My dad is getting married on Saturday.
We're happy for him and grateful for the sweet lady that God has sent into his life. Christine is someone he has known for years. They share a common circle of friends. Likes. Dislikes. Faith. All these should help them as they transition back in to married life.
They've asked Frank and my brother-in-law to conduct the ceremony. We'll all be there to mark the day and celebrate with them.
While pondering the changes that are coming and wrapping my head around things, I remembered a story from childhood that was an important moment for me. Thought you might enjoy it too.
I went through a serious phase of being the tall, lanky girl with knobby knees. The only time in my life that I was skinny. Not the cute-sie, petite kind of skinny. Rather the clumsy, awkward, no-shape, big feet, slump-shouldered kind of skinny. It wasn't pretty, I assure you!
Add to that ungainly time the fact that my dad insisted all my dresses should cover (or nearly cover) those protruding knees; for modesty sake. This, in an age when no dress covered any knees. (Mini-skirts were all the rage - even for women who had no business wearing a short skirt.)
I can not tell you the number of times I would come out of my room only to hear, "You jumped a little far through that dress, didn't you?!" Which being interpreted meant, "You grew another two inches this week and that dress is too short now. Go change into something longer."
It never crossed my mind to argue with Dad. No one argued with Dad. I just turned around and changed.
Keeping up with a kid that just kept growing was probably a hardship for Mom. She did the best she could to make cute skirts and "fashionable" dresses. (Slacks were also unacceptable in their thinking.) Maybe that's why I'm a little bit fashion-challenged still to this day!
So, you get the idea.
My best friend, Ruth, was two years older than me. She was beautiful! And I wanted desperately to eventually grow up (Ruth was a mature 11-year old) to look just like her.
Ruth's mom worked at the department store in Town and Country Plaza. (Our closest version of a mall in Pensacola at the time.) Occasionally, Ruth and I would get to spend Sunday afternoons there while her mom worked.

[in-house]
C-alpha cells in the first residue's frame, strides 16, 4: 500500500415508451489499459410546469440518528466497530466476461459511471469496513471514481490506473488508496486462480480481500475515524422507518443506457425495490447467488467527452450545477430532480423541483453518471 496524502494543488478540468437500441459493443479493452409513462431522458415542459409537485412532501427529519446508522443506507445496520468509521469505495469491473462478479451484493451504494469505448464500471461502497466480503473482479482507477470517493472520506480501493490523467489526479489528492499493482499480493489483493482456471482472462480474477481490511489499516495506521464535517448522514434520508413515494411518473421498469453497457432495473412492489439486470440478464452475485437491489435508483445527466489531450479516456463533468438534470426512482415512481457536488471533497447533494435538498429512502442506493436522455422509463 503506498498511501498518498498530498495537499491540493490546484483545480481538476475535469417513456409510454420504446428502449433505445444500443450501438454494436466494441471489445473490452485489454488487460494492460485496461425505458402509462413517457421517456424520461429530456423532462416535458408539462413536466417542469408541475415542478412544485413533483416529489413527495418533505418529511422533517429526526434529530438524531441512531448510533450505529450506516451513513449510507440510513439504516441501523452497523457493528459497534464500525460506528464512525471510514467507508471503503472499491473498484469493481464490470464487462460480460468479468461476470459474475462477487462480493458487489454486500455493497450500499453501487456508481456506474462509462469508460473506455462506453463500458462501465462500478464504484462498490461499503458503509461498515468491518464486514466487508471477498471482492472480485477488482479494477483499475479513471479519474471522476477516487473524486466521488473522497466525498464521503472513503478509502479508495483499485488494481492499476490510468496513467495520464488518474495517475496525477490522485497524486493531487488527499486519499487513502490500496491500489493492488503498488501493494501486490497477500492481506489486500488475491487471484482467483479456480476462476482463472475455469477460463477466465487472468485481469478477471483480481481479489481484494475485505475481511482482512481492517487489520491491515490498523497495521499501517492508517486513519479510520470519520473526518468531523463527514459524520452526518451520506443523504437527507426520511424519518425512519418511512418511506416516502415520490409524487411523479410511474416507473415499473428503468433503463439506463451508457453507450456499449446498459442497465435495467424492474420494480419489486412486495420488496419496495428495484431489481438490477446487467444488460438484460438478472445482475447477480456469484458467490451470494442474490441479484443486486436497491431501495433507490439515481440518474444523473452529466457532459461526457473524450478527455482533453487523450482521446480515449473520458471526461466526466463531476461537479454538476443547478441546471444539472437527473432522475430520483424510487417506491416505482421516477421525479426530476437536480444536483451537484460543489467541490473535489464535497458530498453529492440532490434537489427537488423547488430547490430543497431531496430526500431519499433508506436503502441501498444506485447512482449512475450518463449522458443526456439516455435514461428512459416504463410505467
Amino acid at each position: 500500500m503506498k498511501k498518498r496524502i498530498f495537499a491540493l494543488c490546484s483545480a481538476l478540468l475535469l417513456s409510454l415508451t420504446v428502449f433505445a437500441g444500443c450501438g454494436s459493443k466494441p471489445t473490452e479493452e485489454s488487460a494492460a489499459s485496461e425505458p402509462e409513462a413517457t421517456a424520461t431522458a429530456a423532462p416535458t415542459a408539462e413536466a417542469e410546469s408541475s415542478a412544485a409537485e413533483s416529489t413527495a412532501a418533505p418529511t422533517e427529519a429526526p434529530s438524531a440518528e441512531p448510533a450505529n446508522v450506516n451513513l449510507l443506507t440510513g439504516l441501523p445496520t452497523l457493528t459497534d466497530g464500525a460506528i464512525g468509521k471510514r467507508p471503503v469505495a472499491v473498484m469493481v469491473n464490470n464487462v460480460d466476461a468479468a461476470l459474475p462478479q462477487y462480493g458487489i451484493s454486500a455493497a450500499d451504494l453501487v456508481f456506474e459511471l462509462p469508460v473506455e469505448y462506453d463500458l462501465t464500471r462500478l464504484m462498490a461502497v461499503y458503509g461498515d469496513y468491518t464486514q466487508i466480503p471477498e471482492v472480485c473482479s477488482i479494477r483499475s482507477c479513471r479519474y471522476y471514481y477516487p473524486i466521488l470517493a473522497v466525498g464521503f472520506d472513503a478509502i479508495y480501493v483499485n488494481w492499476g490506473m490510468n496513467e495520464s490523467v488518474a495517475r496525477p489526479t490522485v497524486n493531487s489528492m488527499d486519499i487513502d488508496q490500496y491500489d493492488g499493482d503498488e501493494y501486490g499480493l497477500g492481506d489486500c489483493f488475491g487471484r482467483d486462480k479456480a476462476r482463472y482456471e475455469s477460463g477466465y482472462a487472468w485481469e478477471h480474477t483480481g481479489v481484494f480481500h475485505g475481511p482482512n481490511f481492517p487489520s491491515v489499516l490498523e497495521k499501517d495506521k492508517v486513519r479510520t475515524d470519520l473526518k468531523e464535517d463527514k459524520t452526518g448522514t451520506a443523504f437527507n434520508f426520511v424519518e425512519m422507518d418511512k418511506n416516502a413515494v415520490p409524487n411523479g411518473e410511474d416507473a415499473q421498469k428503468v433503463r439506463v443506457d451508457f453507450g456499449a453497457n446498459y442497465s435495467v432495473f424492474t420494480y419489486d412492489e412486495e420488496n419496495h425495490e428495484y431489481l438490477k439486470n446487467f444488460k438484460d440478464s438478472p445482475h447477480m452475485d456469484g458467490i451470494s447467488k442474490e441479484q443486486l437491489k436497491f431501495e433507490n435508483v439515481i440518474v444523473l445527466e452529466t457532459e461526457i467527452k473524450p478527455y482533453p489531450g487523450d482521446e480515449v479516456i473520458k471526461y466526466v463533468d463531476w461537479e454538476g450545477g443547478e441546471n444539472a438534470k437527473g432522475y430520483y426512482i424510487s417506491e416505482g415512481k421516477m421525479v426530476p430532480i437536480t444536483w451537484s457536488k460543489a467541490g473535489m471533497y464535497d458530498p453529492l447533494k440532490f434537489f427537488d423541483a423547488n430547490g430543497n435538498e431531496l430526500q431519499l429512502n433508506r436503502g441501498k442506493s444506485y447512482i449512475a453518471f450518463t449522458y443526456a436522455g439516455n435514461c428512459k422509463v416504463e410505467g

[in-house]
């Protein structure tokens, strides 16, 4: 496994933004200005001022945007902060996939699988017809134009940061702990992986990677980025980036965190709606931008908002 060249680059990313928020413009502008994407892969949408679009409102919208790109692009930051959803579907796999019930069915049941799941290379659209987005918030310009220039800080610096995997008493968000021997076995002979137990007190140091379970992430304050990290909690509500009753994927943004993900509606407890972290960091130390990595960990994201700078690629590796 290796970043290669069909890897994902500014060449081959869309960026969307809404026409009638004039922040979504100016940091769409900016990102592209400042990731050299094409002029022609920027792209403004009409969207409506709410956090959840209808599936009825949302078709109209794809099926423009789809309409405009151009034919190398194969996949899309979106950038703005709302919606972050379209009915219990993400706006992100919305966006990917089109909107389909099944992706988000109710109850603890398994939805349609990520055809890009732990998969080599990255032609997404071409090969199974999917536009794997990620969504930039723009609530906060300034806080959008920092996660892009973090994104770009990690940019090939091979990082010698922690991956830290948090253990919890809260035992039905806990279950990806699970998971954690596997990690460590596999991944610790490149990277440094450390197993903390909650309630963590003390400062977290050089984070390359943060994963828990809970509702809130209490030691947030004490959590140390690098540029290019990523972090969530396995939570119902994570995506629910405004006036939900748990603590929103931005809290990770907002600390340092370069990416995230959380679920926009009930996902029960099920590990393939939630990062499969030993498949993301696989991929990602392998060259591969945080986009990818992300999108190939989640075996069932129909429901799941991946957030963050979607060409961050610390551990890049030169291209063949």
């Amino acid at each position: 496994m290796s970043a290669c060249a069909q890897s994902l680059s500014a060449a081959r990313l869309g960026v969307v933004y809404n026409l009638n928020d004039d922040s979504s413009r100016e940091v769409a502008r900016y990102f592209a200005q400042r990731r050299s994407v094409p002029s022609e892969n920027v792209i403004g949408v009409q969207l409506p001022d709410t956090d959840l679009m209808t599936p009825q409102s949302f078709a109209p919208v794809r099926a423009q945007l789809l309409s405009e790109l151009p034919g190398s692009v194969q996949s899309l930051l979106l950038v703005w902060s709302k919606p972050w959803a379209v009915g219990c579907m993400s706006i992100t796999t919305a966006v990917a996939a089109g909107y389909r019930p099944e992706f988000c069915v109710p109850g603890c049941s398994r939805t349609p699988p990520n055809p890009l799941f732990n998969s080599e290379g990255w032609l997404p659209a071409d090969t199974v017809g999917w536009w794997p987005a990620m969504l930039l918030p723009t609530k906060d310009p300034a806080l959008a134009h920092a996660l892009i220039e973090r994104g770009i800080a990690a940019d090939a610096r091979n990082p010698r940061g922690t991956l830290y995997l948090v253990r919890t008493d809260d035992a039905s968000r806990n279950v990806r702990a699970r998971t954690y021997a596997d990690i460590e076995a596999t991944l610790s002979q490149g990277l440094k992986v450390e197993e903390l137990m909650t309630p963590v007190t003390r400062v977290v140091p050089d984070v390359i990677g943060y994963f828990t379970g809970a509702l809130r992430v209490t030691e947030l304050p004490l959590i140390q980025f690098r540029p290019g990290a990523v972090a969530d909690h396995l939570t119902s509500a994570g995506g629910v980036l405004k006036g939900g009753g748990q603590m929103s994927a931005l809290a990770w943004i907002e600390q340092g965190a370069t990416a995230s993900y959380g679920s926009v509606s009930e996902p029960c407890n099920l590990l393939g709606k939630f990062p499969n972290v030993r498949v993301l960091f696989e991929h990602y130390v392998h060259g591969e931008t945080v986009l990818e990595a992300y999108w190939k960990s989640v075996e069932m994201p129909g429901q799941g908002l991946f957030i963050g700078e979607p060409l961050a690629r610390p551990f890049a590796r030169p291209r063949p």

It was a veritable Mecca waiting to be discovered; in my little-girl thinking.
Murphy's Department Store had the classic soda fountain. That's where Ruth and I would sit in a booth and eat lunch - all by ourselves!
Wooden stairs that made a great sound as you tromped up and down. A toy section; hardware; children's clothing; fans and a few window air conditioners. Those were all downstairs.
Ruth's mom ran the fabric department upstairs. That's also where you found shoes and women's/men's clothing.
While the store seemed massive to us, it was actually rather small by today's standards. And no one had ever heard of children being snatched. So Ruth and I had total freedom to wander every aisle. Test out toys. Talk to customers. Stand in front of the fans and hear our voices vibrate with the air waves.
You know, the entertainment of children before IPad.
We also tried on clothes. Since both our moms made our clothes, we probably enjoyed this part of the day most.
That's where I found The Brown Dress!
On that Sunday afternoon, I stepped into the small wooden dressing booth as an awkward, klutzy kid. But I stepped out of that tiny space - a lovely lady! (At least that's how I felt.)
The dress was just like one I'd seen a girl wear at school. Made of scratchy polyester, it had short sleeves; perfect for year-round wear in FL. Four flat buttons offered multiple choices for a neckline. White horizontal stripes, a solid brown collar; the cutest little belt that actually created the illusion of a waist on my skinny self.
And miracle of miracles - it topped my protruding knees in a way that would easily meet Dad's requirements! I was in love!
It really must have fit well because Ruth's mom offered to put it aside until I could ask Mom and Dad about buying it.
One little problem, this fashionable dress cost a whopping.......$7.00!
Doesn't seem like much now but please remember that many workers earned $1.25 an hour back then. That dress represented over half a day's work for my dad. And somehow I knew that.
I remember my palms sweating as we rode home from church that night. The dress could only be held until the next day. If there was any hope of the dress being mine, I had to ask. If I was going to ask Mom and Dad about it, the time was now! (Funny how big things can become in the mind of a child.)
Those are all the details that I can vividly recall.
Somehow I did muster up enough courage to tell them about the brown dress being held at Murphy's Department Store. Mom took me there and I tried it on for her to see. She approved. And somehow, Dad scraped together the $7.00 needed in order to purchase my extravagant, dream dress.
(Yes, I'm crying as I write about it almost fifty years later.)
Why? Because I sensed the sacrifice that purchase represented for my parents. And I appreciated it. Even as a nine year old kid; I genuinely appreciated their gift to me.
And..........I felt important to my daddy.
My dad doesn't "do internet" he's never read my blog. So, I'll print a copy of this one and give it to him in a card. I'm sure we'll both cry when he reads it.
Every little girl should be privileged to feel that way at some point while growing up.
But if you don't have a memory like my brown dress, please know that your Heavenly Daddy loves you even more. He sacrificed His own son to demonstrate how important you are to Him.
It would do us all well to take a moment today and express our appreciation for His great gift of love.